OBJECTIVE. The purpose of this study was to ascertain the degree to which the academic neuroradiology community is embracing social media in its messaging. The hypothesis was that, compared with peer neurosurgery and neurology programs, a majority of neuroradiology programs would actively engage through Facebook and Twitter accounts. MATERIALS AND METHODS. An Internet search was conducted for Facebook, Twitter, LinkedIn, and Instagram accounts for the 75 National Resident Matching Program–registered U.S. neuroradiology fellowship programs and their division chiefs and for the neurosurgery and neurology social media accounts of the same institutions. The content and audience responses of the neuroradiology accounts were categorized. RESULTS. Only 8 of 75 neuroradiology programs had one or more social media accounts. Neurosurgery (odds ratio, 5.9; 95% CI, 2.5–14.0) and neurology (odds ratio, 3.2; 95% CI, 1.3–7.9) had a significantly greater social media presence than neuroradiology did. Larger neuroradiology programs (five or more fellowship positions) had significantly greater likelihood (odds ratio, 7.6; 95% CI, 1.6–36.4) of having social media accounts compared with those with fewer than five positions. Division chiefs had accounts on LinkedIn more than other media. Few neuroradiology chiefs actively engaged professionally on Facebook and Twitter. Most neuroradiology programs used social media more for recruitment and program information than for education, research, or patient information. CONCLUSION. Most neuroradiology training programs do not have social media accounts and do not use social media for education, engagement, recruitment, or research promulgation. Neurosurgery and neurology programs have more but still limited World Wide Web representation. There is an opportunity for neuroradiology programs to have greater impact in this arena.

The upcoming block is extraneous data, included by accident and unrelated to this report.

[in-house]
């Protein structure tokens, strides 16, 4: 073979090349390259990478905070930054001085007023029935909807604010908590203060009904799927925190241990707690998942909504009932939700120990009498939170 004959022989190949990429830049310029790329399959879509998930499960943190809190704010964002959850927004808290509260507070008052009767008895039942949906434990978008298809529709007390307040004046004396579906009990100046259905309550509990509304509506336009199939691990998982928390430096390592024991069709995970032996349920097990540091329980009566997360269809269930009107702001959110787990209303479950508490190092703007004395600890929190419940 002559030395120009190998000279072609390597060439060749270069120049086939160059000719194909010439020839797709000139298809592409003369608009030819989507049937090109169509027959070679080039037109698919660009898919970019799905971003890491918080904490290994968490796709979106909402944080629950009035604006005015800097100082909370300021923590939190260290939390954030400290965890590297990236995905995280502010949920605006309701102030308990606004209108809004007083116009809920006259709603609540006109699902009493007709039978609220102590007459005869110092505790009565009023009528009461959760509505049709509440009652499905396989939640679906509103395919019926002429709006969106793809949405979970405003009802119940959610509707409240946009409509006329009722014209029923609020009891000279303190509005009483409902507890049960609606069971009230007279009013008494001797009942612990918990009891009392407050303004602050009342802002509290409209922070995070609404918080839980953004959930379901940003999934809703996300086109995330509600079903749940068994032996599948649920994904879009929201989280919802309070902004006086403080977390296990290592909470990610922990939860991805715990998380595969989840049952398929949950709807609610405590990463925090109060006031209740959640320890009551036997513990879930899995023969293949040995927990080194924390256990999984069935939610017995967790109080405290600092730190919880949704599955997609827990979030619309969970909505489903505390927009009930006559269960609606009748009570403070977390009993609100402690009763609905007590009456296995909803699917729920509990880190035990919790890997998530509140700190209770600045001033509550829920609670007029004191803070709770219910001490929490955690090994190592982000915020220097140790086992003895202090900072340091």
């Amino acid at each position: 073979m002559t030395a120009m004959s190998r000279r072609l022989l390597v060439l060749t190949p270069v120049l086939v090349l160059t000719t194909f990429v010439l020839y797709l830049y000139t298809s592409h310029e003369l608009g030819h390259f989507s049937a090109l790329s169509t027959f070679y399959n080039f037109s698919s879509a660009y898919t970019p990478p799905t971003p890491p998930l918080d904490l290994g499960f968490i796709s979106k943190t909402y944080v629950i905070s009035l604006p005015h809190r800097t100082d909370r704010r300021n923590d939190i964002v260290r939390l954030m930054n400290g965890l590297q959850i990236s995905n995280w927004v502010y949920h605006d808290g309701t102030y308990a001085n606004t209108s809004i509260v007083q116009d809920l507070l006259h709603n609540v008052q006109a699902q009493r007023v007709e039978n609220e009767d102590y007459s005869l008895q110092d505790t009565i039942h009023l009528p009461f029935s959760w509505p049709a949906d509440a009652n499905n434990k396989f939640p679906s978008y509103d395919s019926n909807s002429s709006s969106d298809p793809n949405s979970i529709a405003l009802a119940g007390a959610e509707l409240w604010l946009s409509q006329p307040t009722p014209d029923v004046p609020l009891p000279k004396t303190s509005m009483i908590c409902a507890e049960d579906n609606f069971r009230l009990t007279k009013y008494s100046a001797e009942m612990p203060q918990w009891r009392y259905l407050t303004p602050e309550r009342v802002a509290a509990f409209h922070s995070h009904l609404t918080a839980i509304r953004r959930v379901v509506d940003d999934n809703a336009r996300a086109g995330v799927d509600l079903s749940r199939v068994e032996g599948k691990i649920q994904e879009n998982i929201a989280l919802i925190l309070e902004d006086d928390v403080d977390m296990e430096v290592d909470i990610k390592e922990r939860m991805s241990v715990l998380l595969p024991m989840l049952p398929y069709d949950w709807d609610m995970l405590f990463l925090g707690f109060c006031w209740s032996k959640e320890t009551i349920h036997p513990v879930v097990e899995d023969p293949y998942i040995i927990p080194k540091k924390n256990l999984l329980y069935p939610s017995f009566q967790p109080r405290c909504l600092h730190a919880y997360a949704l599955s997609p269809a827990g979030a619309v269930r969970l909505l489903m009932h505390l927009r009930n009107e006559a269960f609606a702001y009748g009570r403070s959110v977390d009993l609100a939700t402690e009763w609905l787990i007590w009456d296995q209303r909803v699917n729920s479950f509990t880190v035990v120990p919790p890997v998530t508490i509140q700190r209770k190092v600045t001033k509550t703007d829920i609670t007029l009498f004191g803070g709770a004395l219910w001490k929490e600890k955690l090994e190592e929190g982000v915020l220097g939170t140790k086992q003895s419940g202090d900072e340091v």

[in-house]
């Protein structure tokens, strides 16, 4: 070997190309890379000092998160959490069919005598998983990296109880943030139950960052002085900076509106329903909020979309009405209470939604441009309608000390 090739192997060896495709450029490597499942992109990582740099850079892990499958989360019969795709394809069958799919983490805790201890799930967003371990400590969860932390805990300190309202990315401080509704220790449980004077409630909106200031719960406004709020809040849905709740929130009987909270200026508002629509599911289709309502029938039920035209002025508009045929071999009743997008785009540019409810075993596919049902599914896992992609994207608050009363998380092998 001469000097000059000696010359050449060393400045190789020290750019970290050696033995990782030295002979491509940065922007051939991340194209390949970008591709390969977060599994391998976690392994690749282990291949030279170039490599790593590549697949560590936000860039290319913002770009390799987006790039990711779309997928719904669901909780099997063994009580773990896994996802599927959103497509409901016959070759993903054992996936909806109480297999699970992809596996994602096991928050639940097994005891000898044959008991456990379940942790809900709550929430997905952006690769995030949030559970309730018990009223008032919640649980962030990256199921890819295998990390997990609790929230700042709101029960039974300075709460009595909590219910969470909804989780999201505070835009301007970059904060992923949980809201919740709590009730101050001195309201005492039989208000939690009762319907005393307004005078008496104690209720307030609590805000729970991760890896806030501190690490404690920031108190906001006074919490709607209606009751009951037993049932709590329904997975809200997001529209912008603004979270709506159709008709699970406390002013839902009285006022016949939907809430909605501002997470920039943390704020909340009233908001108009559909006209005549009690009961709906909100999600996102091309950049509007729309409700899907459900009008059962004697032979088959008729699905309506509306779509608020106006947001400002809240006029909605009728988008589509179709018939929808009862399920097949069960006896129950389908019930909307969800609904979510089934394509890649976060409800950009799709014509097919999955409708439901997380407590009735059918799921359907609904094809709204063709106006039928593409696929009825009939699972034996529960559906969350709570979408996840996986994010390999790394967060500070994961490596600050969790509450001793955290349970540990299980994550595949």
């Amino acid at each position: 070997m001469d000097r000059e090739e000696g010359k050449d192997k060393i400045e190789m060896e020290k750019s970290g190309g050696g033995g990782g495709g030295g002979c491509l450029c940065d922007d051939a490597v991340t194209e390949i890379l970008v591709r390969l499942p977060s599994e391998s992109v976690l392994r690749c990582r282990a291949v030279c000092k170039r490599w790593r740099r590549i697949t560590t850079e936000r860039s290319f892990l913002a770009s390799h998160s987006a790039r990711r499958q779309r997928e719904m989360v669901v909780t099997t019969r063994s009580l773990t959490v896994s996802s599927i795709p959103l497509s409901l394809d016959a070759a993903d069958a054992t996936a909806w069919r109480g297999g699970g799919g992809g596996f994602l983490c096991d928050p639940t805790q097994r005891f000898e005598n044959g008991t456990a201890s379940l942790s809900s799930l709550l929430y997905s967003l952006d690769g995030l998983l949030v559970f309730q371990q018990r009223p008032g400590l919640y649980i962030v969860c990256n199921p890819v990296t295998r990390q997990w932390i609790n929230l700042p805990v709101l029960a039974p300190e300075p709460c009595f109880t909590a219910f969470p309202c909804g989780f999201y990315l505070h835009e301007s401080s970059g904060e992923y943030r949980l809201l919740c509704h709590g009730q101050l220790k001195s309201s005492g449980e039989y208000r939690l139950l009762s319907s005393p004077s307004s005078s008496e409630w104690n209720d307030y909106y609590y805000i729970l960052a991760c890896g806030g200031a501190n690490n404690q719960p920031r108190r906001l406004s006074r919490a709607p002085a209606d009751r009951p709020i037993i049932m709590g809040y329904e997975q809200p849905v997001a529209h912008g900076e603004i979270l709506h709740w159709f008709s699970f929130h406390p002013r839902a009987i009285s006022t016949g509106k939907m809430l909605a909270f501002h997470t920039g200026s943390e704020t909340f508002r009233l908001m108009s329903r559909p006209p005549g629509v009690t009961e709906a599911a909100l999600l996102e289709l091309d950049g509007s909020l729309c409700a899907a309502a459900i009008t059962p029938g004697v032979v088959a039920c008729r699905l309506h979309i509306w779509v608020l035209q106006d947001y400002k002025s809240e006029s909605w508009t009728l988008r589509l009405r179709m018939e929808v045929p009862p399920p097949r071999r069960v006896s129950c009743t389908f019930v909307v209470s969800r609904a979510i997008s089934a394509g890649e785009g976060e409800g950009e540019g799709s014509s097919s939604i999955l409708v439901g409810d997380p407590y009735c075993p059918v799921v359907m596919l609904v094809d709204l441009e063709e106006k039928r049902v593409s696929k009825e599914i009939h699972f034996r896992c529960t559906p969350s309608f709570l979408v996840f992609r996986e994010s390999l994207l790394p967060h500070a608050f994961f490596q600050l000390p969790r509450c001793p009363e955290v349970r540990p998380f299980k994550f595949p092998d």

- Social media
ASJC Scopus subject areas
- Radiology Nuclear Medicine and imaging